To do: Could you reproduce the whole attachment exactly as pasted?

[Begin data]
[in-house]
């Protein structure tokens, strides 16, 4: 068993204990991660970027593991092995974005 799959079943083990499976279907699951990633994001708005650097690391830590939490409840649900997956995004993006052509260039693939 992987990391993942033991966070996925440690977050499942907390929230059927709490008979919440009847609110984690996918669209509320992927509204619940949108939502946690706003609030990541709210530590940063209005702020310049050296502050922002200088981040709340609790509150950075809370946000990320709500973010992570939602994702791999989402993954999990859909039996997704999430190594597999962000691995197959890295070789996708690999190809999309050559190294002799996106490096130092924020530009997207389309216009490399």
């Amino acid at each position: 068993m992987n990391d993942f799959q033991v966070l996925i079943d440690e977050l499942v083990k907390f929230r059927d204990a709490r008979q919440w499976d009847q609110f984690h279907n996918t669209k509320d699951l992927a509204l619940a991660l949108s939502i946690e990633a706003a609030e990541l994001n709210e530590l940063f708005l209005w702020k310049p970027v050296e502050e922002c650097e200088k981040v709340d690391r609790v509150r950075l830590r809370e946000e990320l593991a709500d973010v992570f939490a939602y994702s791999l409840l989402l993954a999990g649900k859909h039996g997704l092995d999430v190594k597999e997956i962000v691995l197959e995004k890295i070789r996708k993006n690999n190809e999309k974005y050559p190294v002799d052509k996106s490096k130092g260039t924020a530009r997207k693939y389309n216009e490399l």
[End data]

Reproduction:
[in-house]
């Protein structure tokens, strides 16, 4: 068993204990991660970027593991092995974005 799959079943083990499976279907699951990633994001708005650097690391830590939490409840649900997956995004993006052509260039693939 992987990391993942033991966070996925440690977050499942907390929230059927709490008979919440009847609110984690996918669209509320992927509204619940949108939502946690706003609030990541709210530590940063209005702020310049050296502050922002200088981040709340609790509150950075809370946000990320709500973010992570939602994702791999989402993954999990859909039996997704999430190594597999962000691995197959890295070789996708690999190809999309050559190294002799996106490096130092924020530009997207389309216009490399």
């Amino acid at each position: 068993m992987n990391d993942f799959q033991v966070l996925i079943d440690e977050l499942v083990k907390f929230r059927d204990a709490r008979q919440w499976d009847q609110f984690h279907n996918t669209k509320d699951l992927a509204l619940a991660l949108s939502i946690e990633a706003a609030e990541l994001n709210e530590l940063f708005l209005w702020k310049p970027v050296e502050e922002c650097e200088k981040v709340d690391r609790v509150r950075l830590r809370e946000e990320l593991a709500d973010v992570f939490a939602y994702s791999l409840l989402l993954a999990g649900k859909h039996g997704l092995d999430v190594k597999e997956i962000v691995l197959e995004k890295i070789r996708k993006n690999n190809e999309k974005y050559p190294v002799d052509k996106s490096k130092g260039t924020a530009r997207k693939y389309n216009e490399l």